Forty-eight–hour melphalan- or doxorubicin-treated MM cells were stained for NKG2D and DNAM-1 ligands as described in “Drug treatment” and then washed in PBS with 0.1% sodium azide and fixed for 2 hours at 4°C in cold 70% ethanol. Thereafter, cells were incubated for 30 minutes at room temperature with 50 μg/mL PI in PBS containing 0.05 mg/mL RNAse (Sigma-Aldrich) and immediately analyzed using a FACSCalibur. Flow cytometric analysis was performed using the FlowJo software version 8.5.2 (TreeStar, Ashland, OR).
The DNAM-1 and NKG2D ligands are up-regulated on human MM cell lines by low doses of therapeutic agents
It has been recently shown that the expression of NKG2D-L on human fibroblasts can be up-regulated by chemotherapy agents through the activation of the DNA damage response.16 Thus, we wanted to investigate whether low doses of different therapeutic agents with well-documented clinical activity in the treatment of MM could modulate the expression of the ligands for NKG2D and DNAM-1 activating receptors on a panel of MM cell lines.
To this aim, we evaluated the expression of NKG2D (MICA, MICB, ULBP1-3) and DNAM-1 (PVR and Nec-2) ligands on ARK, LP-1, OPM-2, RPMI-8226, and SKO-007(J3) MM cell lines upon treatment with doxorubicin, etoposide, melphalan, bortezomib, and cisplatin at the doses described in “Drug treatment,” and not affecting cell viability as assessed by PI staining (data not shown).
Immunofluorescence and fluorescence-activated cell sorting (FACS) analysis revealed that 2 (RPMI-8226 and SKO-007(J3)) of 5 MM cell lines constitutively expressed PVR, MICA, and MICB; 3 (ARK, LP-1, and OPM-2) expressed only PVR; whereas Nec-2, ULBP1, ULBP2, and ULBP3 were undetectable on all the MM cell lines (Figure S1, available on the Blood website; see the Supplemental Materials link at the top of the online article; and data not shown). Forty-eight–hour treatment with low doses of pharmacologic drugs differently modulated NKG2D and DNAM-1 ligands on the MM cell lines, with up-regulation of the already expressed ligands. Of note, we found that doxorubicin, melphalan, and etoposide were particularly effective in enhancing both MICA and PVR expression on RPMI-8226 and SKO-007(J3) myeloma cells. Thus, we focused our attention on the SKO-007(J3) MM cell line since in addition to MICA and PVR, MICB was also up-regulated on these cells and not on the cells of the other MM cell lines (Figure 1A). A dose-response curve was performed to select the dose that did not affect cell viability and induced ligand up-regulation (Figure S2). We then tested by real-time PCR whether PVR, MICA, and MICB surface expression on melphalan- or doxorubicin-treated SKO-007(J3) cells was accompanied by a corresponding increase in mRNA levels, and we found an augmentation of PVR, MICA, and MICB transcripts at 24 hours after treatment (Figure 1B).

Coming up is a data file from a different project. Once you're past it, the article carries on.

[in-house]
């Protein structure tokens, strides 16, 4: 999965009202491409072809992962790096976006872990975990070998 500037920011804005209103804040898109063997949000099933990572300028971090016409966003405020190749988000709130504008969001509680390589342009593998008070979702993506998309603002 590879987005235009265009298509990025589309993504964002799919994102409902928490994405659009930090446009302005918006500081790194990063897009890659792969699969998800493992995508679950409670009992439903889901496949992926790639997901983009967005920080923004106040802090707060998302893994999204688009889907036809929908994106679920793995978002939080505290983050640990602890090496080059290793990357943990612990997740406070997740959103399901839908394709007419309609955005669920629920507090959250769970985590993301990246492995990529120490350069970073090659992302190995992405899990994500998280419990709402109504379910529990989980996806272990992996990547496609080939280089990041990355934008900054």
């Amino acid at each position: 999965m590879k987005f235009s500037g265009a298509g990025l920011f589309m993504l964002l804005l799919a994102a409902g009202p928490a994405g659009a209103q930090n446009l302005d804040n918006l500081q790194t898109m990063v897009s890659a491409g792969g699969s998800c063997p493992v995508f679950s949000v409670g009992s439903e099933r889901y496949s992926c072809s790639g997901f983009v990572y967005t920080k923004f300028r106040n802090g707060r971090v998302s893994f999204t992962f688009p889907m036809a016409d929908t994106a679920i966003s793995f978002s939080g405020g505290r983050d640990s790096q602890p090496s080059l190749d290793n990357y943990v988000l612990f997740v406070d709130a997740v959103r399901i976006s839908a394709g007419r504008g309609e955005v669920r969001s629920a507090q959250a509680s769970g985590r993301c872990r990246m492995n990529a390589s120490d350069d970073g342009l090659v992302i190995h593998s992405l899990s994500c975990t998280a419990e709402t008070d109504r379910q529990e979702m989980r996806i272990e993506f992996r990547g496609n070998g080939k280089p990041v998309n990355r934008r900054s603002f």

Doxorubicin or melphalan treatment of SKO-007(J3) cells increases NK-cell degranulation in an NKG2D- and DNAM-1–dependent manner
The enhanced expression of NKG2D and DNAM-1 ligands on drug-treated SKO-007(J3) myeloma cells prompted us to test whether they were able to trigger NK-cell degranulation. The expression of the lysosomal marker CD107a, which correlates with NK-cell cytotoxicity,29 was evaluated by immunofluorescence and FACS analysis by gating on NK cells upon their interaction with doxorubicin- or melphalan-treated, or untreated, SKO-007(J3) cells used as targets. The up-regulation of NKG2D and DNAM-1 ligands was verified before the degranulation assay (data not shown). As shown in Figure 2, expression of CD107a on NK cells contacting SKO-007(J3) target cells indicates that NK-cell degranulation is induced and this increases after drug treatment. The assay was performed at the E/T ratio of 2.5:1 and similar results were obtained using different E/T ratios (data not shown).